wood fire ceramics homepage
The Island Gallery
106 Madison Avenue North
Bainbridge Island, WA. 98110
For more information, contact
Susan Swannack-Nunn, Owner
July 25, 2005. For immediate release.
Exhibition: CONTEMPORARY WOOD FIRE: INTERPRETATIONS
Barb Campbell, John Harris, Terry Inokuma, Chris Knapp, Hiroshi Ogawa, Beverly Saito, Jack Walsh & Natalie Warrens
Exhibition Dates: August 5-31, 2005
Opening Reception: First Friday, August 5, 6-8 p.m.
During the month of August The Island Gallery celebrates the work of eight leading Northwest wood fire ceramic artists who fire at the Hikarigama Kiln in Elkton, Oregon, owned by Hiroshi Ogawa. This kiln, built in 1981, is a Japanese style anagama kiln that has attracted ceramic artists from across the country. Hiroshi has inspired and worked with many artists over more than two decades. A fire burned the studio in 2003 but spared the kiln, and an outpouring of community support helped in the restoration of the property. The kiln is again attracting dedicated wood fire enthusiasts. The work exhibited in this show ranges from rustic tea bowls and porcelain figures adorned with metal, stone and wood, to elegant tea ceremony vessels, wheel thrown stoneware bottles, and large dramatic pots.
The Artists. All eight ceramic artists are studio potters and educators who have come to wood firing at different points in their lives, but all have been captivated by the process. A visitor to the show will have the opportunity to see both contrasts and commonality in work among the artists. Barb Campbell is sculpting human figures and adorning her figures with natural materials; John Harris and Chris Knapp hand build and throw large dramatic vessels, revealing the serendipitous paths of the fire. Hiroshi is known for his elegant tea bowls and vessels associated with the Japanese tea ceremony, Beverly Saito builds whimsical bird houses and chairs, Jack Walsh and Natalie Warrens are creating unusually shaped bottles and vases. The work of these artists has been shown in exhibitions across the United States and abroad and is represented in museums, universities, and corporate and private collections.
Background of the Hikarigama Illuminated Kiln. The two chambered woodfire kiln was christened "Hikarigama"or the Illuminated Kiln in 1981. The kiln is representative of the traditional Japanese anagama kiln. It is a long tunnel shaped structure with a firebox at one end and a chimney at the other. Often built on a hill, the anagama kiln's intense heat produces the elegant wood fired ceramics revered in Japan and with a growing following throughout the United States and abroad. The Hikarigama Kiln is fired about four times a year. During firings, some 8-9 potters work in shifts over several weeks, first loading the kiln over two days, then continuously feeding and stoking the fires for five or more days until the interior temperatures reach 2000-plus degrees Fahrenheit. It then takes seven days of cooling down before the door can be opened. Along with this extreme heat, many other elements affect the outcome of each object placed in the kiln: clay; season of firing; condition and genus of wood; location within the kiln chamber; glazes; and luck. No two pieces are alike.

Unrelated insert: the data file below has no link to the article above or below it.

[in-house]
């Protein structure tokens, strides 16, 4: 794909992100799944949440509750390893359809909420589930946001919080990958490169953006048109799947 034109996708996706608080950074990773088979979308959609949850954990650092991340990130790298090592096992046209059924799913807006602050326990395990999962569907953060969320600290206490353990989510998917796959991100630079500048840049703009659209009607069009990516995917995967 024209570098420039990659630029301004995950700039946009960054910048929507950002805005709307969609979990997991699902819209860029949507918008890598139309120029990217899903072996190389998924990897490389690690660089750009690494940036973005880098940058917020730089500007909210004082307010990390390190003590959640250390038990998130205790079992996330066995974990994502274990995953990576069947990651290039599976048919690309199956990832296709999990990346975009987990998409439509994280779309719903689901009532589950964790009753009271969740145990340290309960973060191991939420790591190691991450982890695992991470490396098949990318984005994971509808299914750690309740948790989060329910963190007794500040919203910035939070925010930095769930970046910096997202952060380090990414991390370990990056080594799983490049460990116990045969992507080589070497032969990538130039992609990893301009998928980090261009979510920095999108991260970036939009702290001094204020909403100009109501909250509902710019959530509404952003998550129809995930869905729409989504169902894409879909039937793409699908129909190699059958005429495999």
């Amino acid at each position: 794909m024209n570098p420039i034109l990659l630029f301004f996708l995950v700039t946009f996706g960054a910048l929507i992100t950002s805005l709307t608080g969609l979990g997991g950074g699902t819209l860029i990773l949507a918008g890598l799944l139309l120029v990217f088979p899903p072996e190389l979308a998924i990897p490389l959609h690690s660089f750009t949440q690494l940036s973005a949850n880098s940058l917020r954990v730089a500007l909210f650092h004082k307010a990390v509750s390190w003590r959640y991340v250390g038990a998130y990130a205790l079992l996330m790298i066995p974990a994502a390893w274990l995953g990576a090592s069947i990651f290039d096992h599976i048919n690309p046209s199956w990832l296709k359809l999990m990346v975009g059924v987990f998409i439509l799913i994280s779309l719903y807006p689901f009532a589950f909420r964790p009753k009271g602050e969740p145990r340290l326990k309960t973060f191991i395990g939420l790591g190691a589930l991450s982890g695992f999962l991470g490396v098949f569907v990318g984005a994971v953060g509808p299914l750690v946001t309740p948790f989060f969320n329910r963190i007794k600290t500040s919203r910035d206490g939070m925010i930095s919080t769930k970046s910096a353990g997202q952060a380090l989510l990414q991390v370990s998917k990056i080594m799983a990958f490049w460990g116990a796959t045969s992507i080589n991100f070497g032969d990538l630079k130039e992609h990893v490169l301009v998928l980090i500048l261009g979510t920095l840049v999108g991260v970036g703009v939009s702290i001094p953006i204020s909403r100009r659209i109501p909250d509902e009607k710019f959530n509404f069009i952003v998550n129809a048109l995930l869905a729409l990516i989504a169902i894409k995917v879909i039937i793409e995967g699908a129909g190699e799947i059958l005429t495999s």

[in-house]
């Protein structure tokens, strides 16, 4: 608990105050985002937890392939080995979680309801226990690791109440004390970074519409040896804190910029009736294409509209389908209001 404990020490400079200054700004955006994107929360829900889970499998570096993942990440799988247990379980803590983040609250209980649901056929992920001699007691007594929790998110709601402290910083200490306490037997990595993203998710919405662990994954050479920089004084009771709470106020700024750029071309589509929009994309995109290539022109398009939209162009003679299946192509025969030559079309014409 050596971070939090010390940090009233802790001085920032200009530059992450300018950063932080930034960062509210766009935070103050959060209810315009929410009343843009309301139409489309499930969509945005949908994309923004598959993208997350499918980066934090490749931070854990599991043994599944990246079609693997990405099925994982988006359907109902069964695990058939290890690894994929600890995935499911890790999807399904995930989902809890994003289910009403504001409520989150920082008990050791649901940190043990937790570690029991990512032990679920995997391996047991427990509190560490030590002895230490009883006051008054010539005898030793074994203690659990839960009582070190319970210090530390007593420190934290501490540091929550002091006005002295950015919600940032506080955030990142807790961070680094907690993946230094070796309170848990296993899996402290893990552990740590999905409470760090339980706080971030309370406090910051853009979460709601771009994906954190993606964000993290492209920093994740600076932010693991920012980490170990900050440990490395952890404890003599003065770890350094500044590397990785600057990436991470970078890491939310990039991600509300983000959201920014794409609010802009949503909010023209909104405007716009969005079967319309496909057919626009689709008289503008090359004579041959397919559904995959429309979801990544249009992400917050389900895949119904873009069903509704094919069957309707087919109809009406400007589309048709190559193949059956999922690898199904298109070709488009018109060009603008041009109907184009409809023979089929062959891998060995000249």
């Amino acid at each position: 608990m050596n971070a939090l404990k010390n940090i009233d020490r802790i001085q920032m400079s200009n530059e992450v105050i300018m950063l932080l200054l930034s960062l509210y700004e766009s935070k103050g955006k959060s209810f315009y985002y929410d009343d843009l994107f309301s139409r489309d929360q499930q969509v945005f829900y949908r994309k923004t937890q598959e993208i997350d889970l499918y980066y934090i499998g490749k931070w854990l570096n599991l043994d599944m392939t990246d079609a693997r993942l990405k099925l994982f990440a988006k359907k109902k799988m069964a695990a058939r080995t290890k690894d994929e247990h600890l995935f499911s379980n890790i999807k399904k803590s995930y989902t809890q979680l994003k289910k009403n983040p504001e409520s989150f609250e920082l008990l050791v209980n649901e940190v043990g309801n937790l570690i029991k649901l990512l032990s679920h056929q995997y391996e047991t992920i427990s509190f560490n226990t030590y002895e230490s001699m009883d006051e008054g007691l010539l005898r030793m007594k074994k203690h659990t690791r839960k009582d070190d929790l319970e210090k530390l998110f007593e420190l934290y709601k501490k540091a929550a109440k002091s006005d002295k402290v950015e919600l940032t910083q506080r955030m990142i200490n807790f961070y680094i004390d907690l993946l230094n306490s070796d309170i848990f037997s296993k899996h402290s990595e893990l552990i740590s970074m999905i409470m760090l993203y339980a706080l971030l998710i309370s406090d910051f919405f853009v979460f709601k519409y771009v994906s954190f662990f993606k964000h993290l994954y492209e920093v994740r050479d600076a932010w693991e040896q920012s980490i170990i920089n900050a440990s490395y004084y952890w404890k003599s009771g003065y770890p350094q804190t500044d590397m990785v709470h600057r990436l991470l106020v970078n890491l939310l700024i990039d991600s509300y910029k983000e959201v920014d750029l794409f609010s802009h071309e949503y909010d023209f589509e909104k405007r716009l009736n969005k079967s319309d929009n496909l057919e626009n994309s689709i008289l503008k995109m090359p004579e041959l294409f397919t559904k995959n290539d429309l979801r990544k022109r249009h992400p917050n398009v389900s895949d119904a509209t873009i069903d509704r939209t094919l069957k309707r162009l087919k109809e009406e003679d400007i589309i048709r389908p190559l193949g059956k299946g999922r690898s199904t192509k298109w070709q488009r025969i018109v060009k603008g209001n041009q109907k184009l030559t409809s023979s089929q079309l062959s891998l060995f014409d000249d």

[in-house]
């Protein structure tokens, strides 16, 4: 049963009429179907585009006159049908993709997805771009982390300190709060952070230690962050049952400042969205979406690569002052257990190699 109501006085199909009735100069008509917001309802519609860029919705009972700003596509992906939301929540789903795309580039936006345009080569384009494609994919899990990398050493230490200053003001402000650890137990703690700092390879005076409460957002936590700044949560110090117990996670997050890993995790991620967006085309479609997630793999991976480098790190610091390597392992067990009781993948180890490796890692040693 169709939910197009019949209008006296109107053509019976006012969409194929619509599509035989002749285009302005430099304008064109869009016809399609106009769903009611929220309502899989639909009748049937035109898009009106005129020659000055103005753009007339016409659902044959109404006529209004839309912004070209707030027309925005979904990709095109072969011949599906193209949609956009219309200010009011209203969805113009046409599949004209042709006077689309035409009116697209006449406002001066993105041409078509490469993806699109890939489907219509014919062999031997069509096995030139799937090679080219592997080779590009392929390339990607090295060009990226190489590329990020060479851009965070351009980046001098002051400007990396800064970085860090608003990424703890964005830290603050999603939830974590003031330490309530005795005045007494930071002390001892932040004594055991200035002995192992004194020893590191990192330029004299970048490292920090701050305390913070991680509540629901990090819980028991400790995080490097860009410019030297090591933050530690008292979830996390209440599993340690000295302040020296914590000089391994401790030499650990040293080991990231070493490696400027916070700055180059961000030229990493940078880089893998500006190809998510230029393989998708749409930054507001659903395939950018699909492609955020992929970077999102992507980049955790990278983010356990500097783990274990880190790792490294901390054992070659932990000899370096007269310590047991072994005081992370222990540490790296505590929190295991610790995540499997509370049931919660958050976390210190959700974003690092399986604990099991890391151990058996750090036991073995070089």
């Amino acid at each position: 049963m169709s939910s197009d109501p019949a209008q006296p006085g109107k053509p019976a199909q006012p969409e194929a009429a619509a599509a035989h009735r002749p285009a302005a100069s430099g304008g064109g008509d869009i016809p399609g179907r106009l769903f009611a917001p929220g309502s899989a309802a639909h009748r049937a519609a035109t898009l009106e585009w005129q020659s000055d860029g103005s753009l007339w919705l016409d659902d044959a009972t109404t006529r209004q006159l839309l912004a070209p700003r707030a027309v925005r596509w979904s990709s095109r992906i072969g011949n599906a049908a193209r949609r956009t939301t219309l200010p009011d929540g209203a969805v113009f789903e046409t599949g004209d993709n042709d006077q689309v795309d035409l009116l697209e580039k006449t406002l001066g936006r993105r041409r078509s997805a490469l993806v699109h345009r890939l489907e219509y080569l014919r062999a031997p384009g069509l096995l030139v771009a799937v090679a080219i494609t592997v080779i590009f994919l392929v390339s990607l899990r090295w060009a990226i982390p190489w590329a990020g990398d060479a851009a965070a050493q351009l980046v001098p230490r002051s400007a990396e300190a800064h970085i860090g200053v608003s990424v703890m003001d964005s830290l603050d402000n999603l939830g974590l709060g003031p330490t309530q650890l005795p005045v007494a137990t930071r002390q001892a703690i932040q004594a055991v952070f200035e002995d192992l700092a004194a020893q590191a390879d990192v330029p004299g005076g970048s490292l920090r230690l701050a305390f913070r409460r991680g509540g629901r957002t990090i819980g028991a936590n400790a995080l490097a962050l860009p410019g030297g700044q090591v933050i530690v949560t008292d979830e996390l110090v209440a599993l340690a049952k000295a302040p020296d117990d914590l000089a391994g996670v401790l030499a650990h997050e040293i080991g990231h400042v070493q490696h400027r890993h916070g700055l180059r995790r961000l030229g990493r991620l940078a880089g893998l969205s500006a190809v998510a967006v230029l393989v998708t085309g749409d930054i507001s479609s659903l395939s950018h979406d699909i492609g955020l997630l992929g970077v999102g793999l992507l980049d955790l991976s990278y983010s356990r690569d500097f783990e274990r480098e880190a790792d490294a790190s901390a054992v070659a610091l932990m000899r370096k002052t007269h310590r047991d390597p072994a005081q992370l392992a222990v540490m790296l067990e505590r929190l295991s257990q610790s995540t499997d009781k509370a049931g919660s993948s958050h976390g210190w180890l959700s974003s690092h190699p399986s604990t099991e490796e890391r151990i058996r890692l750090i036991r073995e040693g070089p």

The Allure of Wood Fire. The comments of two of the artists in the show reveal why potters are both captivated and challenged by the process of wood fire. Natalie Warrens contrasts making ceramics using the more common gas vs. woodfire kiln, noting the intimate collaboration with the kiln and the human interactions required in wood fire.
After 25 years of making pots, I finally had the opportunity to actually "fire" my work at Hiroshi Ogawa's anagama kiln. In a world of push buttons, knobs, gauges, and digital screens, firing clay involves a time line where reading cones, color and flame is a response to the heat. In contrast, making the fire and using wood as fuel allows my hand to be involved in the transformative process as a collaborator with the kiln. Working with a team of artists around the clock for four days to fire a woodfire kiln also creates an environment which strengthens people's relationships with each other as with the clay.
John Harris emphasizes collaboration with the kiln:
Wood fired ceramic surfaces take me a long time to understand. As a collaborator with a mute partner, when the fire is finished, I'm forced to observe visually and tactually the finished surface revealed from my unspeaking partner. What a joyful collaboration! Sometimes, I look a long time before understanding what the kiln has said.
The Island Gallery - Contemporary adaptations of ancient artistic traditions: Indonesian Textile Art, Wood-Fired Ceramics and Wood Objects from Northwest Artists. A portion of the Gallery's profits help support the non-profit Institute for Cross Cultural Art, promoting the preservation and development of traditional art forms and facilitating interaction of artists.